Wednesday, February 28, 2024

Fire fines warning for Northland

Northlanders are being asked to follow the rules or risk fines and other penalties as the spring burning season looms.

Northland Regional Council’s Compliance Monitoring Manager, Tess Dacre says in a typical year roughly a quarter of all calls to Council’s 24/7 environmental hotline involve complaints about burning and/or associated smoke nuisance.

“Burning unwanted vegetation and other waste material typically increases during spring because as the weather improves, people are keen to start tidying up their properties ahead of the warmer summer months,” says Ms Dacre.

“Those breaching the rules are liable for enforcement action which can range from instant fines of up to $1000, abatement notices and prosecution – the latter with the risk of much stiffer penalties – through the courts.”

Historically, the council had preferred to educate rather than take enforcement action, but its approach has toughened in recent years as backyard burning continued to generate a large number of complaints.

The harder line will also apply to those caught breaching the rules at industrial and trade premises, said Ms Dacre.

“Open burning at industrial or trade premises is not permitted under our Proposed Regional Plan and businesses breaching this rule now typically receive a $1000 instant fine, rather than the warning they may have got previously,” she said.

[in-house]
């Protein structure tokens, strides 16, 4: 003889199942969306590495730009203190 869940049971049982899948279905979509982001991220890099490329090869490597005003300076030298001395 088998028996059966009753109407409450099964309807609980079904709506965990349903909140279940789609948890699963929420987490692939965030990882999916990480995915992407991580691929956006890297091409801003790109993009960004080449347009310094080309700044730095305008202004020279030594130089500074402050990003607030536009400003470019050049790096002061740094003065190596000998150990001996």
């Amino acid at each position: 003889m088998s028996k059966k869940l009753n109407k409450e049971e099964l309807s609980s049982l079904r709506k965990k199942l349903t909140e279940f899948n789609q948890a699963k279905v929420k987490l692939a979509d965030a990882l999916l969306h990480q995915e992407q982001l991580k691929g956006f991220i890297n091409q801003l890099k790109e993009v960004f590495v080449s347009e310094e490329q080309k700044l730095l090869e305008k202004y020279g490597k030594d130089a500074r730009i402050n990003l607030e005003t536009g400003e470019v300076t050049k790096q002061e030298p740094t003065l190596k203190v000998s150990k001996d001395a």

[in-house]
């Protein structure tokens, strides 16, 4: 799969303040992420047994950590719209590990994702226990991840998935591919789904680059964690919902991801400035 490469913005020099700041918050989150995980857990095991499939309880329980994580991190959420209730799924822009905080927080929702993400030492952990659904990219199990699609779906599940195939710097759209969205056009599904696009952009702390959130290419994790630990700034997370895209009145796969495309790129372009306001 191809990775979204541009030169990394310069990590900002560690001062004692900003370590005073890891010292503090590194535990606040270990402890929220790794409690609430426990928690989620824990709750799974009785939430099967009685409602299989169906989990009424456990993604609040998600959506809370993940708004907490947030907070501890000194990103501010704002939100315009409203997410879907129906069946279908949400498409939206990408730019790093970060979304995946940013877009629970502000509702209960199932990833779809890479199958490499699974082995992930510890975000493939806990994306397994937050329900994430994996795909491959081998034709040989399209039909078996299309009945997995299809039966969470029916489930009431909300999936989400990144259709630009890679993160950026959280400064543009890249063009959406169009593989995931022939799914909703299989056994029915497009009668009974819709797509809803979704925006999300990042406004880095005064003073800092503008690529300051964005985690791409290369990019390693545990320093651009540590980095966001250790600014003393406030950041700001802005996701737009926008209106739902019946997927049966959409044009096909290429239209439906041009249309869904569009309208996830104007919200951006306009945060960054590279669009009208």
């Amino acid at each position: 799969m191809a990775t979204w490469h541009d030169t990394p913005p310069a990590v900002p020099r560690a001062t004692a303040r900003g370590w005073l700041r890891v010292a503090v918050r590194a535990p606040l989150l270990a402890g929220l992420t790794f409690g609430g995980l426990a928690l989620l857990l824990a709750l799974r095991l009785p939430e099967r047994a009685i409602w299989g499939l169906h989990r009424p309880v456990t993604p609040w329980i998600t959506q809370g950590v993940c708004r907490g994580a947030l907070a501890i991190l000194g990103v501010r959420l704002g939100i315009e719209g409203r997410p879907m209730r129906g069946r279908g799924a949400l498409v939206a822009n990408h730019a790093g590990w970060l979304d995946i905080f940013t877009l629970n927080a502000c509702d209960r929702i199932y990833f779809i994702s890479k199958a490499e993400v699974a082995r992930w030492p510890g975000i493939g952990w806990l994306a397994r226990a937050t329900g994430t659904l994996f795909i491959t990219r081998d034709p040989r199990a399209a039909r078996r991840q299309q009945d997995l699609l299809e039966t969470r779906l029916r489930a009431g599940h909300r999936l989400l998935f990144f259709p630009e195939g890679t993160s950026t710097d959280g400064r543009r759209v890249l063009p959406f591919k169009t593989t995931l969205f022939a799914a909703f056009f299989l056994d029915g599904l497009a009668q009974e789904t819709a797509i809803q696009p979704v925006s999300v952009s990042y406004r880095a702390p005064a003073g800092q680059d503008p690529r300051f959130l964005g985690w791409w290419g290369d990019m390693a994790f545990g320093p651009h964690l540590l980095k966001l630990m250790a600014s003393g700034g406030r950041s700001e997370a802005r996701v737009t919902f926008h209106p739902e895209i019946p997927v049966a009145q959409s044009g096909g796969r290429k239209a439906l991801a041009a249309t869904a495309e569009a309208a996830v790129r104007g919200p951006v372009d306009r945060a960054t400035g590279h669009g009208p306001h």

Ms Dacre says the council’s Proposed Regional Plan effectively bans backyard burning in the more densely populated Whangarei urban area.

“People living within the Whangarei city airshed – which is roughly bordered by Maunu, Onerahi, Tikipunga, Springs Flat and Hurupaki – shouldn’t be burning waste unless they are at least 100 metres upwind (and 50m in any other direction) of others, or unless they have a resource consent to burn.”

“Only waste that is paper, untreated wood, cardboard or vegetation can be burnt.”

She said Northlanders outside the Whangarei urban areas can still have outside fires, providing they:

  • Don’t cause offensive or objectionable smoke or odour to neighbouring residents;
  • Notify all neighbours within 100 metres of the fire if the fire is going to last for more than 24 hours and is within 100 metres of a smoke sensitive area,
  • Don’t obscure vision along a public road;
  • Ensure fires only contain waste that is paper, untreated wood, cardboard and vegetation (or animal remains where the burning is on agricultural land).

Ms Dacre says the council was keen to encourage alternatives to backyard burning wherever possible.

“Waste vegetation can be composted or mulched, larger branches can be used as firewood and paper and other materials can usually be recycled,” she said.

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